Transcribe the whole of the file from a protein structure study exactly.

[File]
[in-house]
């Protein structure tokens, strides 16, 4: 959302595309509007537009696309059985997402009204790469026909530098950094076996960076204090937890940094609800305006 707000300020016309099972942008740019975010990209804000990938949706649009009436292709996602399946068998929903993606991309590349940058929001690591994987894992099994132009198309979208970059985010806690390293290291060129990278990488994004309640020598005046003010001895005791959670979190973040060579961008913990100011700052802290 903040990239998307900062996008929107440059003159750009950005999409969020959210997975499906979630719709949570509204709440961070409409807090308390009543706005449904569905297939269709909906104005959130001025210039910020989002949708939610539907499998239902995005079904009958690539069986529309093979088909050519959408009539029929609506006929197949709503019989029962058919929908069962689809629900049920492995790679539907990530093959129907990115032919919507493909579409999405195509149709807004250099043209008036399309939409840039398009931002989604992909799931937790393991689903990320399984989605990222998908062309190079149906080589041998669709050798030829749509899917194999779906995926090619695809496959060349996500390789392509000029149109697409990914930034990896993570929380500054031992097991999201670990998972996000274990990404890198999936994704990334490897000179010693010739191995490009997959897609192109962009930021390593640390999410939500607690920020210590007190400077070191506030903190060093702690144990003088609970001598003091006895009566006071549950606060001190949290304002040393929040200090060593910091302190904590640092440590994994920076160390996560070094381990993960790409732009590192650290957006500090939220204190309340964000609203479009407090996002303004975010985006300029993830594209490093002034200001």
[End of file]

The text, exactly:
[in-house]
């Protein structure tokens, strides 16, 4: 959302595309509007537009696309059985997402009204790469026909530098950094076996960076204090937890940094609800305006 707000300020016309099972942008740019975010990209804000990938949706649009009436292709996602399946068998929903993606991309590349940058929001690591994987894992099994132009198309979208970059985010806690390293290291060129990278990488994004309640020598005046003010001895005791959670979190973040060579961008913990100011700052802290 903040990239998307900062996008929107440059003159750009950005999409969020959210997975499906979630719709949570509204709440961070409409807090308390009543706005449904569905297939269709909906104005959130001025210039910020989002949708939610539907499998239902995005079904009958690539069986529309093979088909050519959408009539029929609506006929197949709503019989029962058919929908069962689809629900049920492995790679539907990530093959129907990115032919919507493909579409999405195509149709807004250099043209008036399309939409840039398009931002989604992909799931937790393991689903990320399984989605990222998908062309190079149906080589041998669709050798030829749509899917194999779906995926090619695809496959060349996500390789392509000029149109697409990914930034990896993570929380500054031992097991999201670990998972996000274990990404890198999936994704990334490897000179010693010739191995490009997959897609192109962009930021390593640390999410939500607690920020210590007190400077070191506030903190060093702690144990003088609970001598003091006895009566006071549950606060001190949290304002040393929040200090060593910091302190904590640092440590994994920076160390996560070094381990993960790409732009590192650290957006500090939220204190309340964000609203479009407090996002303004975010985006300029993830594209490093002034200001």